Jump to content
Great War Forum

Remembered Today:

Matlock1418

Derigibles - Heavy lifting?

Recommended Posts

Matlock1418

Hopefully for a wider audience (but it didn't seem like a question for "Weapons" or "War in the air"  - A duplication one of my questions on Tom Isitts's thread with its high altitude splendid pictures [well worth a look].

https://www.greatwarforum.org/topic/274540-extreme-battlefield-tour/?tab=comments#comment-2793717

  • Were derigibles, non-rigid blimps and/or rigid airshps used for heavy lifting?

Before, or during the 1914-19 war - by any of the nations

{As helicopters might often do today and/or derigibles as might seem to be proposed for the future}

High or low altitude - Is there any evidence?

Hoping for text and/or very much for pictures of course!!!

[be careful how much post-war stuff you might post, as GW is the main purpose of this forum, but of course the pre- and post- closely relevant period would also seem acceptable and of interest to many - like me]

Matlock

Share this post


Link to post
Share on other sites
michaeldr

There was an experiment in early 1916 when an SS-type envelope lifted a BE.2c aircraft.

The object of the exercise was to take the aircraft up to Zeppelin operational height, then release the 'plane, enabling it to attack a Zeppelin without the difficulty and lost time of a 'climb'.

 

“The first release without a crew, was successful. On 21st February 1916 Wing-Cdr N F Usborne and Squadron-Cdr de Courcy W P Ireland carried out a full-scale test. Unfortunately the release mechanism became entangled and the aircraft inverted, plunging to earth from a low altitude. Both occupants were thrown out and killed. Thereafter the Admiralty banned all further experiments ...............”

 

[from 'Battlebags – British Airships of the First World War' by Ces Mowthorpe

(ranks altered to conform to CWGC listings)]

Share this post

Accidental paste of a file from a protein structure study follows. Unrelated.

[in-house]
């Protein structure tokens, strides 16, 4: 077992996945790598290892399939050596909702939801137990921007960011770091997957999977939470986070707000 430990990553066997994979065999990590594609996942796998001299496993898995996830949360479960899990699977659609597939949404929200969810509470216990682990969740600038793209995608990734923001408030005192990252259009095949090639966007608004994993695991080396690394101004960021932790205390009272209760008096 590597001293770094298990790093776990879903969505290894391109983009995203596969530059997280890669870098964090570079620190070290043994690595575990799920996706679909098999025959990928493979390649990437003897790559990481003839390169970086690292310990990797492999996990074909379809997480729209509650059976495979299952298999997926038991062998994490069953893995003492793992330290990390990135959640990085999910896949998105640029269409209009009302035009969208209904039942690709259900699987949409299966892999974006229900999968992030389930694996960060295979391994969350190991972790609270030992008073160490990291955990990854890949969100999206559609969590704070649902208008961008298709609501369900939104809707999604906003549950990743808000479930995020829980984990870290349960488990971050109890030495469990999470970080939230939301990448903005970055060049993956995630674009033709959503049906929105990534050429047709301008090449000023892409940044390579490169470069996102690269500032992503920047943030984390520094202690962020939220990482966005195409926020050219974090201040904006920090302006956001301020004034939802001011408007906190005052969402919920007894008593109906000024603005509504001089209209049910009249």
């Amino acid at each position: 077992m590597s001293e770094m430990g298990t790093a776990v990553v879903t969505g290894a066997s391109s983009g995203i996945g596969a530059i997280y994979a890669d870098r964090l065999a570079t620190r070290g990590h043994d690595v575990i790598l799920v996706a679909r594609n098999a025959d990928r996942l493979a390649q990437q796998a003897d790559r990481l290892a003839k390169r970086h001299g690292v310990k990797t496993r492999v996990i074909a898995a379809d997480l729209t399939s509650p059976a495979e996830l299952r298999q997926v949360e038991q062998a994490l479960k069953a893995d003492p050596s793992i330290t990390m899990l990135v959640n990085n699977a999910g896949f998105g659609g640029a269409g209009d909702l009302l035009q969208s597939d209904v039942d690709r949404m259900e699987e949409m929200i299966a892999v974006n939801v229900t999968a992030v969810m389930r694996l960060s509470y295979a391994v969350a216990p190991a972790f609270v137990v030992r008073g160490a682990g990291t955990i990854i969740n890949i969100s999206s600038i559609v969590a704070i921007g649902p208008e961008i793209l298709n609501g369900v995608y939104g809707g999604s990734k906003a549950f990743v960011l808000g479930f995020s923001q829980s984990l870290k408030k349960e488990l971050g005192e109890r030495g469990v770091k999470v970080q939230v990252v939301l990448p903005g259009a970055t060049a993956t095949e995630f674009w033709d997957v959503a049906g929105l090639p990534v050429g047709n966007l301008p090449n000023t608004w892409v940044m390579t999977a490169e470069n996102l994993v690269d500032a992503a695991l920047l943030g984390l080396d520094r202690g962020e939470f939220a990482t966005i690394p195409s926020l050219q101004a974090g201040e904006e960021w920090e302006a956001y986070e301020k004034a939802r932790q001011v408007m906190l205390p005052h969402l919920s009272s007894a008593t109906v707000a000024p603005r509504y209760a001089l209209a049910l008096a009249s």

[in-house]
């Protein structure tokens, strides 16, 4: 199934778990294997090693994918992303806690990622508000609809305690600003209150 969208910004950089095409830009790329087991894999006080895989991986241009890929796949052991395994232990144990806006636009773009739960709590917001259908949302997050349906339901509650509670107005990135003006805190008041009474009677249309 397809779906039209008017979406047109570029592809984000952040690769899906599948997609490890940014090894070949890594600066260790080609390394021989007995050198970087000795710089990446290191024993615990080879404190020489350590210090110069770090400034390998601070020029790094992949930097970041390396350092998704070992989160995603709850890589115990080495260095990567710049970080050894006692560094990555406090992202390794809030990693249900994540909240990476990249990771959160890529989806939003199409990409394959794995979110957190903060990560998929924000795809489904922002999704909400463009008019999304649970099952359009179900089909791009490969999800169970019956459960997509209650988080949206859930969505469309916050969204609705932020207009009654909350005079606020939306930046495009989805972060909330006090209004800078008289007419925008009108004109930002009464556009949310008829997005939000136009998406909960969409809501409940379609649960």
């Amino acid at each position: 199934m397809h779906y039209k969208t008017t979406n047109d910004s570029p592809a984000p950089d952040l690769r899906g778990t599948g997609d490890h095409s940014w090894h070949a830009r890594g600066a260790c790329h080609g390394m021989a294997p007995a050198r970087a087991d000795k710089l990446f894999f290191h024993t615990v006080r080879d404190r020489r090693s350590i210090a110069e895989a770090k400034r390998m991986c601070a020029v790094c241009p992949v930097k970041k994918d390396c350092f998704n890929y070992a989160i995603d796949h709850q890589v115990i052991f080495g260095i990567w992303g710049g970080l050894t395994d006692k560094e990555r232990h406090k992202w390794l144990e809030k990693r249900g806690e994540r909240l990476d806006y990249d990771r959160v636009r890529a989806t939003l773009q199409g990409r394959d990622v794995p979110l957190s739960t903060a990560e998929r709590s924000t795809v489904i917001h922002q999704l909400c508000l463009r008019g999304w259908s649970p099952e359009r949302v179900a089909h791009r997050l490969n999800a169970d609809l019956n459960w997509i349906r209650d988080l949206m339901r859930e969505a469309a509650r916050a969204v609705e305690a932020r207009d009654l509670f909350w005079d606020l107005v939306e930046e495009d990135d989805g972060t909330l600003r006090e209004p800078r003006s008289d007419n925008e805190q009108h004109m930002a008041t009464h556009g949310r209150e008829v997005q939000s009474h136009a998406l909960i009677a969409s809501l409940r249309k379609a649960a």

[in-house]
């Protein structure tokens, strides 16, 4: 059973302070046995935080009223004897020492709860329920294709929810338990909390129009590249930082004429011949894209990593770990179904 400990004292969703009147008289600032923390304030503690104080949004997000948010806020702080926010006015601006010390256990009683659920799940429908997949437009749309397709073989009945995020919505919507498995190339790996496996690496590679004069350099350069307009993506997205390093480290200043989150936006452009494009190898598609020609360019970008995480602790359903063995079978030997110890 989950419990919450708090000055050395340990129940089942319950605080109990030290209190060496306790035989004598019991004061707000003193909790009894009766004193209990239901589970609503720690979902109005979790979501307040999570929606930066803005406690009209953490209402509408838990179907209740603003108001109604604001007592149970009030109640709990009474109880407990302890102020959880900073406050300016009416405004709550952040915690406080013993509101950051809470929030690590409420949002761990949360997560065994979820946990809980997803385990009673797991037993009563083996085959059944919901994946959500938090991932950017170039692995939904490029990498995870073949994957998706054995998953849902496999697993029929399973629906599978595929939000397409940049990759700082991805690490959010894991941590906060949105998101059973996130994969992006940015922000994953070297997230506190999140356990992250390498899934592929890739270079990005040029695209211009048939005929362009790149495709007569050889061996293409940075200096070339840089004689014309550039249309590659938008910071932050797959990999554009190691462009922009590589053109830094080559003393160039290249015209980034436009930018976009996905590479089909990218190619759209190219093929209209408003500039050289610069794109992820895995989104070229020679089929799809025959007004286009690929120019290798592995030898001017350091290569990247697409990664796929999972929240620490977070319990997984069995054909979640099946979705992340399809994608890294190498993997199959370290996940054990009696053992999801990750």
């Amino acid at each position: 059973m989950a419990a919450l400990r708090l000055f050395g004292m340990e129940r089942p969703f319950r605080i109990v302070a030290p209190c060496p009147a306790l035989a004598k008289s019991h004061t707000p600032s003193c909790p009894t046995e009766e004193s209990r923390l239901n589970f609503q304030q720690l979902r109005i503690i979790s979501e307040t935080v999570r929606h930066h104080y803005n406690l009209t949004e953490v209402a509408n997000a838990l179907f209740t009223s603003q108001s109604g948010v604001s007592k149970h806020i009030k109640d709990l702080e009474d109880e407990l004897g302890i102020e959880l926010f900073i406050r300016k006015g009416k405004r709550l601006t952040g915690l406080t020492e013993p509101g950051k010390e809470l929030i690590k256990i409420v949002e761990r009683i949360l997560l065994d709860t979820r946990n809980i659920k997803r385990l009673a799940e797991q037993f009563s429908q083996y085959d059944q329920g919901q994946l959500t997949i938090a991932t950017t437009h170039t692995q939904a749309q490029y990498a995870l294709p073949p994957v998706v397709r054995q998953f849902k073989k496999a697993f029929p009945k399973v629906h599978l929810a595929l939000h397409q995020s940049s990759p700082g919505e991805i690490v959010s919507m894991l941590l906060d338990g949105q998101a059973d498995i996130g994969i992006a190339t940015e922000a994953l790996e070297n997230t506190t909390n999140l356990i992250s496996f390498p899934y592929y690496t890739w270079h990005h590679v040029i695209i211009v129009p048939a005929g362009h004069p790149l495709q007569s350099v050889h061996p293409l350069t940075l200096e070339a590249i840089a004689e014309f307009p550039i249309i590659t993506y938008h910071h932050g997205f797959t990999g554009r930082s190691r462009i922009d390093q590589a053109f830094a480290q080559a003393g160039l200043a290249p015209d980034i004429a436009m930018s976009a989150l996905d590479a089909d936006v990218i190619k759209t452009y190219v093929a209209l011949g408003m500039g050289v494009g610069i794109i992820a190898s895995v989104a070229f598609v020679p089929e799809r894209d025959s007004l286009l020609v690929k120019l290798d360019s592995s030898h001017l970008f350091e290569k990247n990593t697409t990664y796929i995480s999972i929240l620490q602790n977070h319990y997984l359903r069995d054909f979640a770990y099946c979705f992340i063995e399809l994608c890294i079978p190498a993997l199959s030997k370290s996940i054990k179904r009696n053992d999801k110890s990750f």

Link to post
Share on other sites
michaeldr

 

There are more details on the above in 'The War in the Air - Vol.II' by H A Jones, pages 386/7

 

"It (the 'plane) fell on its back, throwing out one of the occupants. It crashed, out of control, into the goods yard at Strood station, where Commander Usborne was found dead, strapped in his seat The body of Lieutenant Commander Ireland fell in the river and was brought ashore by lightermen. An investigation into the accident showed that a loss of pressure in the envelope resulting in the fact that the airship-plane had exceeded its equilibrium height had caused a premature release of the forward suspension. The weight of the engine had caused the aeroplane to drop nose forward, and the ensuing strain was so great that the remaining suspension wires parted. It is possible, also, that some of the controls on the aeroplane were damaged as it fell clear.”

Share this post


Link to post
Share on other sites
Matlock1418
On 20/08/2019 at 09:07, michaeldr said:

There was an experiment in early 1916 when an SS-type envelope lifted a BE.2c aircraft.

Thanks for this

On 20/08/2019 at 09:07, michaeldr said:

Wing-Cdr N F Usborne and Squadron-Cdr de Courcy W P Ireland carried out a full-scale test. Unfortunately the release mechanism became entangled and the aircraft inverted, plunging to earth from a low altitude. Both occupants were thrown out and killed

Early test flying was always a pretty fraught business

RIP  

Share this post


Link to post
Share on other sites

Join the conversation

You can post now and register later. If you have an account, sign in now to post with your account.

Guest
Reply to this topic...

×   Pasted as rich text.   Paste as plain text instead

  Only 75 emoji are allowed.

×   Your link has been automatically embedded.   Display as a link instead

×   Your previous content has been restored.   Clear editor

×   You cannot paste images directly. Upload or insert images from URL.


×
×
  • Create New...